Thursday, July 15, 2010

The Passage: Can't Wait to Keep Turning These Pages

I had to buy my late-summer-fiction novel on Kindle because I was number 310 on Montgomery County's waiting list for it. No doubt this is a major smash, what with Ridley Scott already rumored to direct the film version.

The Passage: A Novel, by Justin Cronin (pictured), reminds me of Stephen King's masterpiece, The Stand, in its ability to bring many great characters together in an end-of-the-world scenario. Some of the clues to the world I'm entering include a New Orleans that has finally been wiped out by Hurricane Vanessa, the ascent of Jenna Bush as Texas governor, a gas-depot bombing in Secaucus, a subway attack in L.A., "that Minneapolis thing, and all the rest, and, of course, whatever happened in Iran or Iraq or whichever it was."

One storyline: Amy Harper Bellafonte goes from being just a little girl from Iowa to "the one who lived a thousand years." Amy's mom, Jeanette, ends up as a prostitute and shoots a frat boy who got a little too demanding one night. Jeanette finally realizes one day that she's not a good mother for Amy and leaves her with a nun named Lacey in a Memphis convent.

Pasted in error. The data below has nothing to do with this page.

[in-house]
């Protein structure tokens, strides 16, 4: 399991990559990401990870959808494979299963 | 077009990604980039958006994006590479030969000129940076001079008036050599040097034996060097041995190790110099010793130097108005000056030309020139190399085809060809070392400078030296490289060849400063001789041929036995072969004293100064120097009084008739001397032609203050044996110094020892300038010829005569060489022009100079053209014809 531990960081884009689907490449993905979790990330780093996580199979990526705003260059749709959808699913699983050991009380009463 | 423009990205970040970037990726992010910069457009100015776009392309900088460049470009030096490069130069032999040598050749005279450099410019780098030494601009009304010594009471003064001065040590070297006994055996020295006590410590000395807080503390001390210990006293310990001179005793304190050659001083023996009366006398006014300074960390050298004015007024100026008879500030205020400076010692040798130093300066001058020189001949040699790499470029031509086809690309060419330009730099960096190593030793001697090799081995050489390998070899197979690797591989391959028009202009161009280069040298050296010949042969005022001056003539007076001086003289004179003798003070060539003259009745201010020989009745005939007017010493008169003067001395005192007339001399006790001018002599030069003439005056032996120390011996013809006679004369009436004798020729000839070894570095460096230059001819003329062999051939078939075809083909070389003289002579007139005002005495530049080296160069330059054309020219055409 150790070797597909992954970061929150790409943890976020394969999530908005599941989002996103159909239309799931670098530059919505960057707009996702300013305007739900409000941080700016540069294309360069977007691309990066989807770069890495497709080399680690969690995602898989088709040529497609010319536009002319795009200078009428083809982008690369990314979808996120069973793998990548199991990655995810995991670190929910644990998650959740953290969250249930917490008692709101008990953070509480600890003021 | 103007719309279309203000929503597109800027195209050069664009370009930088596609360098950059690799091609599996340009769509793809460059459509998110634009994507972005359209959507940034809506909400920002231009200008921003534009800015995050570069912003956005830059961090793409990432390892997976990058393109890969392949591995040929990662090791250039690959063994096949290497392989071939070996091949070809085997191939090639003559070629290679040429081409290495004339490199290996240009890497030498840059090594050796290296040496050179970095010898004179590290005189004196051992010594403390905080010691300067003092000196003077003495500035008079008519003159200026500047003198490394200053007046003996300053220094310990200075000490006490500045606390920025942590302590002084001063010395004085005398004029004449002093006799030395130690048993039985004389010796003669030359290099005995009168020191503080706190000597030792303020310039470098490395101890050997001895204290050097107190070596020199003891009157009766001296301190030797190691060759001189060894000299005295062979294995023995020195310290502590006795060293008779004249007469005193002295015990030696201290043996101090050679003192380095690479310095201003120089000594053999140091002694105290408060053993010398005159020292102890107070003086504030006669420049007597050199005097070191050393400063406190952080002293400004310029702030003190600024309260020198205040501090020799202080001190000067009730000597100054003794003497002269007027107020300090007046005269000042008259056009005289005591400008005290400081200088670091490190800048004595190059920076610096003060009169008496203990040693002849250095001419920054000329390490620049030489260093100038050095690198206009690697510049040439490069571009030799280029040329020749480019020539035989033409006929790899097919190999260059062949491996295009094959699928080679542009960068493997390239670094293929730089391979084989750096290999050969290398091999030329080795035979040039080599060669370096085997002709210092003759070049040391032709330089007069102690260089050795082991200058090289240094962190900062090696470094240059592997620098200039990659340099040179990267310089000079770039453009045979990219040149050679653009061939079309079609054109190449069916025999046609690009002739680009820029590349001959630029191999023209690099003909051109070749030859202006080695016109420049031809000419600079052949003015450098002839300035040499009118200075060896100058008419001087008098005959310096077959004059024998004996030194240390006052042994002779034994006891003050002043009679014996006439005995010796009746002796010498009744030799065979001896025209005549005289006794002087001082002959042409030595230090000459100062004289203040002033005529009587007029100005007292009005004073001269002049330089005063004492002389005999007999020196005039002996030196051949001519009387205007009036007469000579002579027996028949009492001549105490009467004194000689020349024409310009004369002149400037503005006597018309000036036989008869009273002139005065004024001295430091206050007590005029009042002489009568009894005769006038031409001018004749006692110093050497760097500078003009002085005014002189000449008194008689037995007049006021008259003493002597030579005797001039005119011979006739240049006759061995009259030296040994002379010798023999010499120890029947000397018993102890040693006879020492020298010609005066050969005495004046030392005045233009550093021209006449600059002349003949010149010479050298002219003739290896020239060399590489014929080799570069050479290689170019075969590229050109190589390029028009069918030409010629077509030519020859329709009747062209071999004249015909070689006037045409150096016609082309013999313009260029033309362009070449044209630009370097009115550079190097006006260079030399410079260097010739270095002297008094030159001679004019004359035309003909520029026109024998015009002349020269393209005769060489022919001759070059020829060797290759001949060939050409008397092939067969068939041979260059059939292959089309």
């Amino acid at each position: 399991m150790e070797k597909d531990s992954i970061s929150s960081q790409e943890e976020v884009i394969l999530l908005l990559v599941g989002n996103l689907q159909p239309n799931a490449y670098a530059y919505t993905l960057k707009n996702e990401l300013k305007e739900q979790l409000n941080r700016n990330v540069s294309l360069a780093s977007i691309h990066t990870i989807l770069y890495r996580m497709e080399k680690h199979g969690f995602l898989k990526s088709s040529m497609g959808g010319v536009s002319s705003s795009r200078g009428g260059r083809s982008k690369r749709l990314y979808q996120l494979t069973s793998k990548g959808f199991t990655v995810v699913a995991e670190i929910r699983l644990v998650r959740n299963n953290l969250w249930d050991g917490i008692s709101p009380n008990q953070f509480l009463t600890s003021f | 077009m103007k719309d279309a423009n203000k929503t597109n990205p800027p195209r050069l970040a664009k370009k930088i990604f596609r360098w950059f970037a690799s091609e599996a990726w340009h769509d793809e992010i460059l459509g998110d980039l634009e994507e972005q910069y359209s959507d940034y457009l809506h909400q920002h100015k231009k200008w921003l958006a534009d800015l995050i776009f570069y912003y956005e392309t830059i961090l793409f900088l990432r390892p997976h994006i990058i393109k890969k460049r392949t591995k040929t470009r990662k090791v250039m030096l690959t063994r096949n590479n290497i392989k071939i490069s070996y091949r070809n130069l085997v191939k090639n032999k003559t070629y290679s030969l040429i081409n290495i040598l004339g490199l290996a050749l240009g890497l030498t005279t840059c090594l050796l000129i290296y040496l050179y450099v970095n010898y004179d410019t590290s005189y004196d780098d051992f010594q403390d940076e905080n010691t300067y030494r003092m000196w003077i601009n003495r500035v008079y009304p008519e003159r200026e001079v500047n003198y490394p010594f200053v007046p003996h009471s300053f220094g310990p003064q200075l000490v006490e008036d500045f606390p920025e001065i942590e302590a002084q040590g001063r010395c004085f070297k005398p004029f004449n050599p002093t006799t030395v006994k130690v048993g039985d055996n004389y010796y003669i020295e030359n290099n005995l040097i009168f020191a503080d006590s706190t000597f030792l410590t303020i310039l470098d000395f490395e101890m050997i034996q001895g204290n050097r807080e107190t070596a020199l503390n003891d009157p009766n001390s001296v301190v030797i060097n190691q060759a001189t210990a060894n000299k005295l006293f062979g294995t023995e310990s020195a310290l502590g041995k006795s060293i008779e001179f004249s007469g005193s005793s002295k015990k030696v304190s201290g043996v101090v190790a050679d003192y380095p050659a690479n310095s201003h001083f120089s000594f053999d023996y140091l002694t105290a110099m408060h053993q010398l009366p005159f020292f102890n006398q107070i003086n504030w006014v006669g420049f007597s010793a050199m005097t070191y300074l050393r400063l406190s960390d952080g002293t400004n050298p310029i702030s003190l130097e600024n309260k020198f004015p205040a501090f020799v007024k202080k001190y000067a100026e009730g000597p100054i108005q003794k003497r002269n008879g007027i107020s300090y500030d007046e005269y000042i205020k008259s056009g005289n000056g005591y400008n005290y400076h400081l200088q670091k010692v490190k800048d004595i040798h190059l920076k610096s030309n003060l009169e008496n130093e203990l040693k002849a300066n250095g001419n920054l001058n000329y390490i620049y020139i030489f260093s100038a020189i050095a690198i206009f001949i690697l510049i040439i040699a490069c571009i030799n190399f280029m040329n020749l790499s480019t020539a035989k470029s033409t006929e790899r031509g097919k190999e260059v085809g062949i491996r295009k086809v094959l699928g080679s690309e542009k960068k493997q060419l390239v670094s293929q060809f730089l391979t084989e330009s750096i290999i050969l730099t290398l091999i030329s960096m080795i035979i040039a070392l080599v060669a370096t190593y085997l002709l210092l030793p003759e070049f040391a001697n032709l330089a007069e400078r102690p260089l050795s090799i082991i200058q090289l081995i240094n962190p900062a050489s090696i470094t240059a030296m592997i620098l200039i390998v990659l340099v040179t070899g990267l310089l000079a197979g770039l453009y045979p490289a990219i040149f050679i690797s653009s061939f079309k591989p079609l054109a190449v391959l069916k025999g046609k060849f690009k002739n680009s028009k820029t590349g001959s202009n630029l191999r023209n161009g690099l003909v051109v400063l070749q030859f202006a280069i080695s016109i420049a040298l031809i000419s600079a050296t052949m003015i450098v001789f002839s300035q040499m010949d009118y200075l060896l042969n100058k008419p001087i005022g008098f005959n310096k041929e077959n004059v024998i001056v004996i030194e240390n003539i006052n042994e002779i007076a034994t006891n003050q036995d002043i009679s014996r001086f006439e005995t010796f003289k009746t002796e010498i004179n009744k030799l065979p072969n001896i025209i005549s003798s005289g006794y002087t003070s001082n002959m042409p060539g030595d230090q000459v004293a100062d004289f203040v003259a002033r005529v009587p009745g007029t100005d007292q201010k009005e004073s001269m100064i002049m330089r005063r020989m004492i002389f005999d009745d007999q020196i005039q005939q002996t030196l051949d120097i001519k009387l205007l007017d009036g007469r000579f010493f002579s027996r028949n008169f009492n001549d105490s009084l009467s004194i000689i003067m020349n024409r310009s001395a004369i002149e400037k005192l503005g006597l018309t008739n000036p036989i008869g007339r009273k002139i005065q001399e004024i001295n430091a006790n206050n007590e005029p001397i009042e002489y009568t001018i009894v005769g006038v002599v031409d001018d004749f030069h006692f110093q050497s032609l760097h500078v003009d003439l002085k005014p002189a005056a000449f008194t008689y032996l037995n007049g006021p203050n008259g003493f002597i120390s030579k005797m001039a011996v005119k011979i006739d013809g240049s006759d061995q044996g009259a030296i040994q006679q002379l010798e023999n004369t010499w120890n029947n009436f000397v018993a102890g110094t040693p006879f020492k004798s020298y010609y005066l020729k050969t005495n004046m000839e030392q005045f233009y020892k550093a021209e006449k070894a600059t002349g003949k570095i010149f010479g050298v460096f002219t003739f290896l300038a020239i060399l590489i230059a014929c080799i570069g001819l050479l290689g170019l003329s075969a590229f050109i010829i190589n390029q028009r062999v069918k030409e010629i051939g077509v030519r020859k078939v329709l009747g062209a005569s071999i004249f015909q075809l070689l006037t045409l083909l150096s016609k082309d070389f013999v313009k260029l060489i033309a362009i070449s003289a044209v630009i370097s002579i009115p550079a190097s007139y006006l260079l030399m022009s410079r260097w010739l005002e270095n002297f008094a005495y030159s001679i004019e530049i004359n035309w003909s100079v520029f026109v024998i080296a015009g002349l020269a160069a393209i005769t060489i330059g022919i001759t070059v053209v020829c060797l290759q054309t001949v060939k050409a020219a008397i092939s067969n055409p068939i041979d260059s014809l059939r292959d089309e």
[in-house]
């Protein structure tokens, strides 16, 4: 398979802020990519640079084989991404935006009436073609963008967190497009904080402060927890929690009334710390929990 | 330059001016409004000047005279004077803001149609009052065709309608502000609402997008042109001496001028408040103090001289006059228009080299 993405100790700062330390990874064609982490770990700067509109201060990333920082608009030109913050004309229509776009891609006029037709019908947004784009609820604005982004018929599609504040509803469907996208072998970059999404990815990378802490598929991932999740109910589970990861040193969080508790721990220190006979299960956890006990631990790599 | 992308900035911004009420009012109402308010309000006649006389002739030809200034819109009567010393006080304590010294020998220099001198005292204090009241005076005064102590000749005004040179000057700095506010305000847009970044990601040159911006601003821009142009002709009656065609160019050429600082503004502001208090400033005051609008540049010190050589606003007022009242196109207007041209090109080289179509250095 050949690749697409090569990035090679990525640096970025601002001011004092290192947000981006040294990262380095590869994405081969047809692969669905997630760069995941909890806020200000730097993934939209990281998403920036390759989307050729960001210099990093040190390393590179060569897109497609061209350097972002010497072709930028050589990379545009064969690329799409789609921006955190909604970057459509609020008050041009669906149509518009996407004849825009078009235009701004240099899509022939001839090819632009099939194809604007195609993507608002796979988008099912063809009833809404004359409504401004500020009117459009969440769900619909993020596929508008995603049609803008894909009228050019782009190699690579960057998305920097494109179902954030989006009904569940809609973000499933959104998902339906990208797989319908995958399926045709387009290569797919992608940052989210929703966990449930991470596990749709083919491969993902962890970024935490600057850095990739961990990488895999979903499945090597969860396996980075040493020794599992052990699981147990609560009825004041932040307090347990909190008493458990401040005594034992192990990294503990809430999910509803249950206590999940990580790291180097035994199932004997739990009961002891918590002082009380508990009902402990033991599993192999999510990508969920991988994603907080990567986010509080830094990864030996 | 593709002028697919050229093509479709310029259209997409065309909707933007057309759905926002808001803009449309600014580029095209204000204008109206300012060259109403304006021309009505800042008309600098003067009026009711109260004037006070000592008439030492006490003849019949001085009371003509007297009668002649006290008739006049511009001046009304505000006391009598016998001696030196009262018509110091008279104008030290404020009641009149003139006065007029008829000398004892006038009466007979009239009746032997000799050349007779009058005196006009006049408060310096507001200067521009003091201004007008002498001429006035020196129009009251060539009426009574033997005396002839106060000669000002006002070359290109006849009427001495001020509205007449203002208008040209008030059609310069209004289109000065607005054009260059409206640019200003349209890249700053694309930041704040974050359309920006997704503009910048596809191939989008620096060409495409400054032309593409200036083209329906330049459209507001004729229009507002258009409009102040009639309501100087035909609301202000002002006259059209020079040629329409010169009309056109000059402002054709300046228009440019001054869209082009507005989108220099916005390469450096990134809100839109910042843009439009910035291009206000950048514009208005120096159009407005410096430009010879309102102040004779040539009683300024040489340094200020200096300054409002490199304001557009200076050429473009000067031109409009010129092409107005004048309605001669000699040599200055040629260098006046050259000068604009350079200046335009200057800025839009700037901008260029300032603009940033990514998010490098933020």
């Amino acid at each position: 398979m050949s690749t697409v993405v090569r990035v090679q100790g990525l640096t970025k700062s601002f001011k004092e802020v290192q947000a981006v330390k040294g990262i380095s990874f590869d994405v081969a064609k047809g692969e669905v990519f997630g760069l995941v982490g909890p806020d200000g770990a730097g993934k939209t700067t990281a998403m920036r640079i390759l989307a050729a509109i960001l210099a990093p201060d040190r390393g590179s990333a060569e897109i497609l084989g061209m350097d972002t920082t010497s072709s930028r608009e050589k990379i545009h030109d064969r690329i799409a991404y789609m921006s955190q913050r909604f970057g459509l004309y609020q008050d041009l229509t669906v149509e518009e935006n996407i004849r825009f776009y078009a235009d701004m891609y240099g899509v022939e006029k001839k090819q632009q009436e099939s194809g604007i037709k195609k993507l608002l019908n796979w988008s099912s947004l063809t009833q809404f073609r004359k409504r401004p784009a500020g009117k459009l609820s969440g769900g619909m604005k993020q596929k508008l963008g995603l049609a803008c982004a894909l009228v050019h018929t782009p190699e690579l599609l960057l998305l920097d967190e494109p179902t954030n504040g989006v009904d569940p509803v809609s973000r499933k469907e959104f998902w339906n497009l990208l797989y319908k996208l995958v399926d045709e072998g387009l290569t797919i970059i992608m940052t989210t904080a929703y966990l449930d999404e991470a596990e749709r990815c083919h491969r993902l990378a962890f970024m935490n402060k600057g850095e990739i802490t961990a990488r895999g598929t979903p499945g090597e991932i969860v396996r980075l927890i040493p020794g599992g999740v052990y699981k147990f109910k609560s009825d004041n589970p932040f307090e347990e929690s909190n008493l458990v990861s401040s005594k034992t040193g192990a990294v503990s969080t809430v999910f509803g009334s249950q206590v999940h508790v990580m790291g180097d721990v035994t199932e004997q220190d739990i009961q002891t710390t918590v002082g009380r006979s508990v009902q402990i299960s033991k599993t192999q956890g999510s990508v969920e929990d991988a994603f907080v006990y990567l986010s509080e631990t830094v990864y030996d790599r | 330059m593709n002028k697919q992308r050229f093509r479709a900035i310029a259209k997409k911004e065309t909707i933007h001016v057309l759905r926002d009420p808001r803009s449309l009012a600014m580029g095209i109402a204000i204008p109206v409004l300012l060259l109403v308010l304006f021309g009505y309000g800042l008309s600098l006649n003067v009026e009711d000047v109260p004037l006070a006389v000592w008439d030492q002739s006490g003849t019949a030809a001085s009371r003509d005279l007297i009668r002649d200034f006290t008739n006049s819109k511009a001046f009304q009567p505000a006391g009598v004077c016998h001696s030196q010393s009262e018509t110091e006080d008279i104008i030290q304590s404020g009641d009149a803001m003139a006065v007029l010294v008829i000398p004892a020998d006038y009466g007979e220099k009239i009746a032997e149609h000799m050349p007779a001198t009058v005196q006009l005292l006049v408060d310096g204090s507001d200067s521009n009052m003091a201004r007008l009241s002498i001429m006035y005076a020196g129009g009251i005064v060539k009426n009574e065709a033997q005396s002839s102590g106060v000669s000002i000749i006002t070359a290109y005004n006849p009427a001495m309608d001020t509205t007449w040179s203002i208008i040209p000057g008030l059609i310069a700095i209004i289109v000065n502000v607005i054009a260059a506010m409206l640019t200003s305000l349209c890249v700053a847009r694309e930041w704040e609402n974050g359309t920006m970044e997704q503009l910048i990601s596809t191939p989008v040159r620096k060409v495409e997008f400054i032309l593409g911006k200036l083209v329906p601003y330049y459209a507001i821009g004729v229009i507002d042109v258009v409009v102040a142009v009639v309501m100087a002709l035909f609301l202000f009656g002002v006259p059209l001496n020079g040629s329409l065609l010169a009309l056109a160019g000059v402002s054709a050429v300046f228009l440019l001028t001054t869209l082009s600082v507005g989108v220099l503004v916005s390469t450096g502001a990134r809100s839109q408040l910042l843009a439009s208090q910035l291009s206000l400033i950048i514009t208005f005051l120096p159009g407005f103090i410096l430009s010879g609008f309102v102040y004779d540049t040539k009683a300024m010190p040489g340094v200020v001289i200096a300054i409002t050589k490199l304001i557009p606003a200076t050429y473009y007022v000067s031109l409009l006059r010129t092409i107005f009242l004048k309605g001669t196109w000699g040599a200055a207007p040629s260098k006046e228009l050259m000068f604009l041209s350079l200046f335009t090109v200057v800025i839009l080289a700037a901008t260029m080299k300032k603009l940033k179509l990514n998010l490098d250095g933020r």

A second storyline: A guy named Lear is sending emails to a guy named Paul Kiernan from a scientific trek through the Bolivian forests, where most of the crew is being brutally murdered by bats and other inexplicable freakishness.

A third: A short African-American named Anthony Lloyd Carter sits on death row in East Texas for the murder of a Houston housewife and mother of two named Rachel Wood, whose lawn he was regularly hired to mow. Then FBI agents Brad Wolgast, older and tormented by his ex-wife's remarriage, and Doyle, a young former farmboy from Indiana, arrive to tell Carter they can get him out. Part of the deal to get him out has something to do with terminal cancer patients who went into the Bolivian jungle and grew back their hair while regained the energy of teenagers.

There is obviously some vampire or Noah-lived-for-950-years action going on here. Likewise, it will surely take me some time to finish this book, but when I do, I'll be back here with a full review. For now, I can't wait to keep turning pages of The Passage.


  1. Would it be feasible and/or possible for you to appear before the Senate and explain what they obviously need to know?
    Signed, a devoted and anonymous fan of yours

  2. I'll at least try to write the talking points for what the really smart experts need to tell them. Thanks for the encouragement.